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INDIGO Partnership’s Research Addresses Mental Health Stigma In India


INDIGO Partnership’s Research Addresses Mental Health Stigma In India


The George Institute of Global Health, New Delhi, is part of the International Study of Discrimination and Stigma Outcomes (INDIGO) Partnership. The objective of this group is to address the stigma associated with mental health issues across Africa and Asia. A recent publication from this collaboration highlights their efforts in India.

All over the world, people with mental health problems face stigma and discrimination from various sources, including their communities and healthcare professionals. This often leads to social exclusion and poor access to treatment. In low- and middle-income countries, there has not been much research aimed at reducing mental health stigma. For example, although studies have shown that stigma-reduction efforts work in these countries, their success depends on the specific culture of the community within the country.

Explaining the research, Dr Mercian Daniel from George Institute said, “We designed and tested three pilot interventions as proof of concept: one for community members and health workers, one for primary care providers, and one for mental health professionals. Participants in these interventions comprised ASHAs (Accredited Social Health Activists), medical officers at urban primary health centres (PHCs), and district mental health personnel at Faridabad. Participants also included individuals with depression, anxiety, or suicidal thoughts receiving treatment.”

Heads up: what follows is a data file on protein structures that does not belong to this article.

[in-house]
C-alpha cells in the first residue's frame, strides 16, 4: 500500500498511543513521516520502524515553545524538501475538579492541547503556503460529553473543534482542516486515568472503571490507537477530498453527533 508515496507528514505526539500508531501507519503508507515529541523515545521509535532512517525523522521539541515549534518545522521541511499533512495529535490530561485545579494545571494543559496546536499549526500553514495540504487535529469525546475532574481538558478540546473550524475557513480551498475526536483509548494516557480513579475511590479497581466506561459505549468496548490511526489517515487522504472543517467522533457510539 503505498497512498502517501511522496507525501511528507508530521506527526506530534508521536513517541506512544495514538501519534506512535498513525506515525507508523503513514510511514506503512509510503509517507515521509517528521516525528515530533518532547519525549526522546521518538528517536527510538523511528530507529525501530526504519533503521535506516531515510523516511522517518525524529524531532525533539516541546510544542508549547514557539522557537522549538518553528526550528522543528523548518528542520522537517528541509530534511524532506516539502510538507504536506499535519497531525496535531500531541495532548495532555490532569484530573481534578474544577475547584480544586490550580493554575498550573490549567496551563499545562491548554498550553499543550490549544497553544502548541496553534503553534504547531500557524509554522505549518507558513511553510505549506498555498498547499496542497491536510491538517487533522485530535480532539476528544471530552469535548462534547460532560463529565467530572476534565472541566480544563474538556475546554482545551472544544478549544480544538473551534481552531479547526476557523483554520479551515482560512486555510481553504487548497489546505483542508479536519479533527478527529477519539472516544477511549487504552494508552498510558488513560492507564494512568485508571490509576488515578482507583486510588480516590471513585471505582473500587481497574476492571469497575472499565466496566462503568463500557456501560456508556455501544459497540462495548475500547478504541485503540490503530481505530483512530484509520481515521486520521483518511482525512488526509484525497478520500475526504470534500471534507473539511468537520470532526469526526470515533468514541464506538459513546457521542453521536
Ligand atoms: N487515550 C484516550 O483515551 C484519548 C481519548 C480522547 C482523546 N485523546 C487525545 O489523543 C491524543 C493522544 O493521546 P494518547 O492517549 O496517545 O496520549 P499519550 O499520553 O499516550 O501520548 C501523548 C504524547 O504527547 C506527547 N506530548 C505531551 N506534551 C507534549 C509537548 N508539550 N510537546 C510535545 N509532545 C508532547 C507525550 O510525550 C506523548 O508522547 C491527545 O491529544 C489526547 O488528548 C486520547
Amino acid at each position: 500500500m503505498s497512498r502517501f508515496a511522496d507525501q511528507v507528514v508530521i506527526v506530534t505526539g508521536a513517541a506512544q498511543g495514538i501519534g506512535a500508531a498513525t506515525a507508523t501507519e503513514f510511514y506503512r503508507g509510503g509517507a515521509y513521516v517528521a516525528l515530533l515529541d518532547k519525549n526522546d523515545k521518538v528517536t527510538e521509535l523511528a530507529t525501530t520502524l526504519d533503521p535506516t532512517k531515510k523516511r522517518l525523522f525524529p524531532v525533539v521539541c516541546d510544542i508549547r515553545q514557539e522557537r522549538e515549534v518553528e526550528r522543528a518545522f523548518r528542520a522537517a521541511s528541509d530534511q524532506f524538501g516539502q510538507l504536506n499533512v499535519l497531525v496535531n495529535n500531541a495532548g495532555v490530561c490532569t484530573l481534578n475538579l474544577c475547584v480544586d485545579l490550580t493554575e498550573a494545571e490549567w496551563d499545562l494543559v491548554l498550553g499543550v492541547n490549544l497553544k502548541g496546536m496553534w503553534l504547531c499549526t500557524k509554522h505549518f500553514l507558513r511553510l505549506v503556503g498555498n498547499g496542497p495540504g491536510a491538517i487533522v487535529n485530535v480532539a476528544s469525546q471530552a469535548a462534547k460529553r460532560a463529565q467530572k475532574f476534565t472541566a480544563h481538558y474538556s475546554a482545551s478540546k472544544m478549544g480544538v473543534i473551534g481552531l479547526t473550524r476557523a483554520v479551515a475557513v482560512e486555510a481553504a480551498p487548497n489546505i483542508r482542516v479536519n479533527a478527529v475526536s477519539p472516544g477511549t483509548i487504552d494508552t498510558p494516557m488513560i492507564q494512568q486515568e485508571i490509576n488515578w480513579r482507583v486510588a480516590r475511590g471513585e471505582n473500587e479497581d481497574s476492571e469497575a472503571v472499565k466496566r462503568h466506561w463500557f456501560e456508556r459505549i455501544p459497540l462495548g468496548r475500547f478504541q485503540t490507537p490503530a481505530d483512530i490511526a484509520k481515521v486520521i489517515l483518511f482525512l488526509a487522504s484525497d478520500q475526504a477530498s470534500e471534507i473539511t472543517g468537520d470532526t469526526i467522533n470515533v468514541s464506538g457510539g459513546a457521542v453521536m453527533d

People with mental health conditions were asked to share hurtful words they had heard or been called. The study showed that terms like “creep,” “cracked,” “mad,” “foolish,” “brainless,” and others (in Hindi) were commonly used. Insulting labels for people with mental illness can prevent them from seeking help. It is important to identify these common insults to find better, more respectful alternatives. These terms were adjusted to fit the local culture, making them easier for health workers and individuals with mental health conditions to relate to and understand during the intervention training. It also addressed common myths about mental illness and discussed relevant policies.

In addition to Dr. Mercian Daniel and other researchers from the George Institute, the group that conducted this research included scientists from King’s College in the UK, Georgetown University, and George Washington University in the USA,. The details of this work have been published in Frontiers in Psychiatry and may be accessed at https://doi.org/10.3389/fpsyt.2024.1337662.


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